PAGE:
Saturday June 22, 2019
Hero WOD Week 4:
Coach Katie Rigby, Katie has been apart of CFLCV for 6 years, her husband Nate soon followed the year after and their daughter Charli is growing up in the box. I bet if you have ever been in a 5:30 class Charli has greeted you at the board. If you asked Coach Katie to program a weightlifting movement, it would definitely be the Clean and Jerk. Chances are the music would be loud and thumping with some Lil Jon blaring. We asked Coach Katie how she came across this HERO WOD and she told us “My grandmother, Margaret Laford, was a member of the Women’s Army Corp. She was honorably discharged as a Staff Sargent in 1951. She talked about it being the best time of her life. I was curious about women in the military and the history and I found Ashley’s story. ” If you ask Katie who her personal hero was, she would tell you “My Mom, she had to raise me and dealt with the unthinkable after losing my dad in a tragic car accident. She was strong and forged ahead.”
5 Rounds for Tim
3 rope climbs (15ft
21 overhead walking lunges (45/35 lb plate)
400 meter run.
White is the first known female CrossFit HERO WOD.
U.S. Army First Lieutenant Ashley White, 24, of Alliance, OH, assigned to the 230th Brigade Support Battalion, 30th Heavy Brigade Combat Team, North Carolina National Guard, based in Goldsboro, NC.
She died on October 22, 2011, in Kandahar province, Afghanistan, from wounds suffered when insurgents attacked her unit with an improvised explosive device.
She is survived by her husband Captain Jason Stumpf, her parents Robert and Deborah, brother Josh, and sister Brittney.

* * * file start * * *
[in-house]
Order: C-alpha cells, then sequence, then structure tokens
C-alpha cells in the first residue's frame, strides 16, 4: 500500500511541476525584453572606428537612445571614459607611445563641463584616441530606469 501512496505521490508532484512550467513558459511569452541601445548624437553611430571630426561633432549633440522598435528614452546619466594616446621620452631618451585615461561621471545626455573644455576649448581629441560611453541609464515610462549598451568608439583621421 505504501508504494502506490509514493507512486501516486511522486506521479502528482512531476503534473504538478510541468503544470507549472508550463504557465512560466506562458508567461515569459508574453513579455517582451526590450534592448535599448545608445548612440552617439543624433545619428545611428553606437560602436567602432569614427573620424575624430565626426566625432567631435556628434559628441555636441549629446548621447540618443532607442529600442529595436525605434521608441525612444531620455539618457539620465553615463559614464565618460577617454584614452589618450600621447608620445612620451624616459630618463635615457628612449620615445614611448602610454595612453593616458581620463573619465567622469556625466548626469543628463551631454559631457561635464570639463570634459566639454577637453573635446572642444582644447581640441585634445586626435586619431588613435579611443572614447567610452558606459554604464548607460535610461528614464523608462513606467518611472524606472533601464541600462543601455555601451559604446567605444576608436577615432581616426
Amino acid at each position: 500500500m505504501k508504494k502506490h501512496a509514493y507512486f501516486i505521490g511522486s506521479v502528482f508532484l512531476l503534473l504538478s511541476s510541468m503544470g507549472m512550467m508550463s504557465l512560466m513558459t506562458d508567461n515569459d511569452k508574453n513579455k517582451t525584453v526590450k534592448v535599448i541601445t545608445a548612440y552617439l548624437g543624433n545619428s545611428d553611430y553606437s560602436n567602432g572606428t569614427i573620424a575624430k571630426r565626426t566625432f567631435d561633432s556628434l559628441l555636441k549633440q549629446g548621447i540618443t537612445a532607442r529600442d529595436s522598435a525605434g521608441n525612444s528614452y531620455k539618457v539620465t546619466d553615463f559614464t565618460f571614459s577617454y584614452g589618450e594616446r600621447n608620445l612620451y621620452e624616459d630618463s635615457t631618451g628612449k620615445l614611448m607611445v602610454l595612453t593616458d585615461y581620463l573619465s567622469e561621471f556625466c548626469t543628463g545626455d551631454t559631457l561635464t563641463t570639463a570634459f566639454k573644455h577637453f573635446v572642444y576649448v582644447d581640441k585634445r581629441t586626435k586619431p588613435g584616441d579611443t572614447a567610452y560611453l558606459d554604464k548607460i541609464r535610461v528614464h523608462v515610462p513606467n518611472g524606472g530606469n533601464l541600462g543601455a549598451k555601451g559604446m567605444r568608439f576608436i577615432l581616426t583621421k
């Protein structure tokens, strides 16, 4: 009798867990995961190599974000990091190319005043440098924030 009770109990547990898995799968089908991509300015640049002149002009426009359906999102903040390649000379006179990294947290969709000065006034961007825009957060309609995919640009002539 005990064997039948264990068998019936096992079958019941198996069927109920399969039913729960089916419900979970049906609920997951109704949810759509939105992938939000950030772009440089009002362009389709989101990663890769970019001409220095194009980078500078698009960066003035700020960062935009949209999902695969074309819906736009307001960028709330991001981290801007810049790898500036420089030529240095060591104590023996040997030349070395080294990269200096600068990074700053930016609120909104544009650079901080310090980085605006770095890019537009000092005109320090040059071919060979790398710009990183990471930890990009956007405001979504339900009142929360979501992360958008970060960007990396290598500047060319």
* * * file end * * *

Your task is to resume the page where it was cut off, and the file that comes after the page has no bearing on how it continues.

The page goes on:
In 2011 Ashley and a few of her teammates were recruited for Ranger and SEAL combat missions. They were part of what would come to be called cultural support teams, or CST. CST was a group of female soldiers who are trained to support US Army Special Ops in scenarios where such engagement would be culturally unacceptable for the male soldiers to perform. Twenty or so of these women would accompany Rangers, SEALs, and other special ops teams on “direct action” missions, including nighttime raids aimed at keeping pressure on the blossoming insurgency. They boarded the helicopter in the night’s starry blackness every evening like any other member of the team. And on the objective, they would take fire, find people and things and gather information aimed at accomplishing the night’s mission.
They served their country and placed themselves in harm’s way each night. Ashley and her teammates were trailblazers. These ladies paved the way for women in the armed forces.